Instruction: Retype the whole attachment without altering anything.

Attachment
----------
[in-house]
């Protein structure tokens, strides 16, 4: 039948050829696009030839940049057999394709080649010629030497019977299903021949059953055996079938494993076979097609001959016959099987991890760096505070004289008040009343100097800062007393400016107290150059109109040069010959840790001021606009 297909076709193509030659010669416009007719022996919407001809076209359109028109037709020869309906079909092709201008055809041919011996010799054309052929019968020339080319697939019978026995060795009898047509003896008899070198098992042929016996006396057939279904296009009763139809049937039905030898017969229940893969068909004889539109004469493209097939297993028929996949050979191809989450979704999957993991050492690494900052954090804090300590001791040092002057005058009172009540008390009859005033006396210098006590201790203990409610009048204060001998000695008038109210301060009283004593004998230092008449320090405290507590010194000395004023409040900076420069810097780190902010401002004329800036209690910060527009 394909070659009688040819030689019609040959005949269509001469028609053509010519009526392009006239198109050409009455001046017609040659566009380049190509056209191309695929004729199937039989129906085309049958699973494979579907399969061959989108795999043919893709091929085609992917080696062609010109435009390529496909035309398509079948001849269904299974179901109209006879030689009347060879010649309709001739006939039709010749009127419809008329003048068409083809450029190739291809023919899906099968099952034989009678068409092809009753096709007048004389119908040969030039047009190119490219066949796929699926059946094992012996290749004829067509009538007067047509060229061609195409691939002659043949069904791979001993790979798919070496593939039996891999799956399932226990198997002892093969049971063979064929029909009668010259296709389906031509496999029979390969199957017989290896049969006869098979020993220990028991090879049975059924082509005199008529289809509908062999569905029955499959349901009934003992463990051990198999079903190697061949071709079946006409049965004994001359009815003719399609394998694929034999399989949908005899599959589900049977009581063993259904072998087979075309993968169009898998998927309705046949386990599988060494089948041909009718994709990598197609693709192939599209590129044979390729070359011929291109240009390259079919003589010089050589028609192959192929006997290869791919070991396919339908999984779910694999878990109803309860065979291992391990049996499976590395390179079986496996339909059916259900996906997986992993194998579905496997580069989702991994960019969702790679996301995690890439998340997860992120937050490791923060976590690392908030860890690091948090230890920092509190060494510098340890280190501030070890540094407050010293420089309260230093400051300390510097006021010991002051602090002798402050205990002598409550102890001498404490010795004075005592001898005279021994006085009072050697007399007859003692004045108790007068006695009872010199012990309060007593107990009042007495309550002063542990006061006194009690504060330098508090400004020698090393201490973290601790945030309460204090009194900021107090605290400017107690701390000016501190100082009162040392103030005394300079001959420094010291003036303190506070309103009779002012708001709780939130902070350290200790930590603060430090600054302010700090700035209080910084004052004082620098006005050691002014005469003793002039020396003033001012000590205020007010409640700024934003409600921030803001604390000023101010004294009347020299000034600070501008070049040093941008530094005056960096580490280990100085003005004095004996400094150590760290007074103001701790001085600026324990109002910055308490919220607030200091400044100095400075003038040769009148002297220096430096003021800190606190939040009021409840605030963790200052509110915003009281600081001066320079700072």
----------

[in-house]
């Protein structure tokens, strides 16, 4: 039948050829696009030839940049057999394709080649010629030497019977299903021949059953055996079938494993076979097609001959016959099987991890760096505070004289008040009343100097800062007393400016107290150059109109040069010959840790001021606009 297909076709193509030659010669416009007719022996919407001809076209359109028109037709020869309906079909092709201008055809041919011996010799054309052929019968020339080319697939019978026995060795009898047509003896008899070198098992042929016996006396057939279904296009009763139809049937039905030898017969229940893969068909004889539109004469493209097939297993028929996949050979191809989450979704999957993991050492690494900052954090804090300590001791040092002057005058009172009540008390009859005033006396210098006590201790203990409610009048204060001998000695008038109210301060009283004593004998230092008449320090405290507590010194000395004023409040900076420069810097780190902010401002004329800036209690910060527009 394909070659009688040819030689019609040959005949269509001469028609053509010519009526392009006239198109050409009455001046017609040659566009380049190509056209191309695929004729199937039989129906085309049958699973494979579907399969061959989108795999043919893709091929085609992917080696062609010109435009390529496909035309398509079948001849269904299974179901109209006879030689009347060879010649309709001739006939039709010749009127419809008329003048068409083809450029190739291809023919899906099968099952034989009678068409092809009753096709007048004389119908040969030039047009190119490219066949796929699926059946094992012996290749004829067509009538007067047509060229061609195409691939002659043949069904791979001993790979798919070496593939039996891999799956399932226990198997002892093969049971063979064929029909009668010259296709389906031509496999029979390969199957017989290896049969006869098979020993220990028991090879049975059924082509005199008529289809509908062999569905029955499959349901009934003992463990051990198999079903190697061949071709079946006409049965004994001359009815003719399609394998694929034999399989949908005899599959589900049977009581063993259904072998087979075309993968169009898998998927309705046949386990599988060494089948041909009718994709990598197609693709192939599209590129044979390729070359011929291109240009390259079919003589010089050589028609192959192929006997290869791919070991396919339908999984779910694999878990109803309860065979291992391990049996499976590395390179079986496996339909059916259900996906997986992993194998579905496997580069989702991994960019969702790679996301995690890439998340997860992120937050490791923060976590690392908030860890690091948090230890920092509190060494510098340890280190501030070890540094407050010293420089309260230093400051300390510097006021010991002051602090002798402050205990002598409550102890001498404490010795004075005592001898005279021994006085009072050697007399007859003692004045108790007068006695009872010199012990309060007593107990009042007495309550002063542990006061006194009690504060330098508090400004020698090393201490973290601790945030309460204090009194900021107090605290400017107690701390000016501190100082009162040392103030005394300079001959420094010291003036303190506070309103009779002012708001709780939130902070350290200790930590603060430090600054302010700090700035209080910084004052004082620098006005050691002014005469003793002039020396003033001012000590205020007010409640700024934003409600921030803001604390000023101010004294009347020299000034600070501008070049040093941008530094005056960096580490280990100085003005004095004996400094150590760290007074103001701790001085600026324990109002910055308490919220607030200091400044100095400075003038040769009148002297220096430096003021800190606190939040009021409840605030963790200052509110915003009281600081001066320079700072």